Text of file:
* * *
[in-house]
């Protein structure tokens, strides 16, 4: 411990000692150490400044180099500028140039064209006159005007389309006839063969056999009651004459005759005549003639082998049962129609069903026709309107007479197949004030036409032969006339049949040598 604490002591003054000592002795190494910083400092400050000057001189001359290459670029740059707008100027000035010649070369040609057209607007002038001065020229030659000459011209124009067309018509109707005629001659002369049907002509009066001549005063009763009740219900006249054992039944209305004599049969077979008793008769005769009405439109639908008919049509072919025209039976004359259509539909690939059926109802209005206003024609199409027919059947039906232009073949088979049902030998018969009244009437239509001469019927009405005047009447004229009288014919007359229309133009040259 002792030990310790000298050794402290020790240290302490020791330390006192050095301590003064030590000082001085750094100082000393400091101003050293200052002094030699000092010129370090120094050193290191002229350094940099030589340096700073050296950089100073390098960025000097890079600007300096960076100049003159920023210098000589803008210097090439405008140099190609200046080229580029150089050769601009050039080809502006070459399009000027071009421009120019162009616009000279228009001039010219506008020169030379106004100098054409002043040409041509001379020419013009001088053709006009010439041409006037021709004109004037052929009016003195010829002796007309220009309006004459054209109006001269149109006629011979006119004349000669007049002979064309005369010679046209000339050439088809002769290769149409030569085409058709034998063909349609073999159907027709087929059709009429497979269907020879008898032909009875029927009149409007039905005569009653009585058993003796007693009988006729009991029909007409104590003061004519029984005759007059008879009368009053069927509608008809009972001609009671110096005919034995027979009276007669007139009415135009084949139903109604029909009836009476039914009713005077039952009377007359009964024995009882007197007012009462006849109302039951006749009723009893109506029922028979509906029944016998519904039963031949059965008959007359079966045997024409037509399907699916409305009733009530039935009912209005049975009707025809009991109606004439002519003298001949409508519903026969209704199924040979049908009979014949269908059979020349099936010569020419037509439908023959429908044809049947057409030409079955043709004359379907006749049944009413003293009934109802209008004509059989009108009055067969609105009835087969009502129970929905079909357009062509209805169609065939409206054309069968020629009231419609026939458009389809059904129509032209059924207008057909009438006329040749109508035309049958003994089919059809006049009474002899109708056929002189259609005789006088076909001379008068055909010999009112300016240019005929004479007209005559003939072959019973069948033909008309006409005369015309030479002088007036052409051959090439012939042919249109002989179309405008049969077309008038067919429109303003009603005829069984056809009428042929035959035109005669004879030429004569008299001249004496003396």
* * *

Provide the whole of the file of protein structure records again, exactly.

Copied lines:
[in-house]
């Protein structure tokens, strides 16, 4: 411990000692150490400044180099500028140039064209006159005007389309006839063969056999009651004459005759005549003639082998049962129609069903026709309107007479197949004030036409032969006339049949040598 604490002591003054000592002795190494910083400092400050000057001189001359290459670029740059707008100027000035010649070369040609057209607007002038001065020229030659000459011209124009067309018509109707005629001659002369049907002509009066001549005063009763009740219900006249054992039944209305004599049969077979008793008769005769009405439109639908008919049509072919025209039976004359259509539909690939059926109802209005206003024609199409027919059947039906232009073949088979049902030998018969009244009437239509001469019927009405005047009447004229009288014919007359229309133009040259 002792030990310790000298050794402290020790240290302490020791330390006192050095301590003064030590000082001085750094100082000393400091101003050293200052002094030699000092010129370090120094050193290191002229350094940099030589340096700073050296950089100073390098960025000097890079600007300096960076100049003159920023210098000589803008210097090439405008140099190609200046080229580029150089050769601009050039080809502006070459399009000027071009421009120019162009616009000279228009001039010219506008020169030379106004100098054409002043040409041509001379020419013009001088053709006009010439041409006037021709004109004037052929009016003195010829002796007309220009309006004459054209109006001269149109006629011979006119004349000669007049002979064309005369010679046209000339050439088809002769290769149409030569085409058709034998063909349609073999159907027709087929059709009429497979269907020879008898032909009875029927009149409007039905005569009653009585058993003796007693009988006729009991029909007409104590003061004519029984005759007059008879009368009053069927509608008809009972001609009671110096005919034995027979009276007669007139009415135009084949139903109604029909009836009476039914009713005077039952009377007359009964024995009882007197007012009462006849109302039951006749009723009893109506029922028979509906029944016998519904039963031949059965008959007359079966045997024409037509399907699916409305009733009530039935009912209005049975009707025809009991109606004439002519003298001949409508519903026969209704199924040979049908009979014949269908059979020349099936010569020419037509439908023959429908044809049947057409030409079955043709004359379907006749049944009413003293009934109802209008004509059989009108009055067969609105009835087969009502129970929905079909357009062509209805169609065939409206054309069968020629009231419609026939458009389809059904129509032209059924207008057909009438006329040749109508035309049958003994089919059809006049009474002899109708056929002189259609005789006088076909001379008068055909010999009112300016240019005929004479007209005559003939072959019973069948033909008309006409005369015309030479002088007036052409051959090439012939042919249109002989179309405008049969077309008038067919429109303003009603005829069984056809009428042929035959035109005669004879030429004569008299001249004496003396």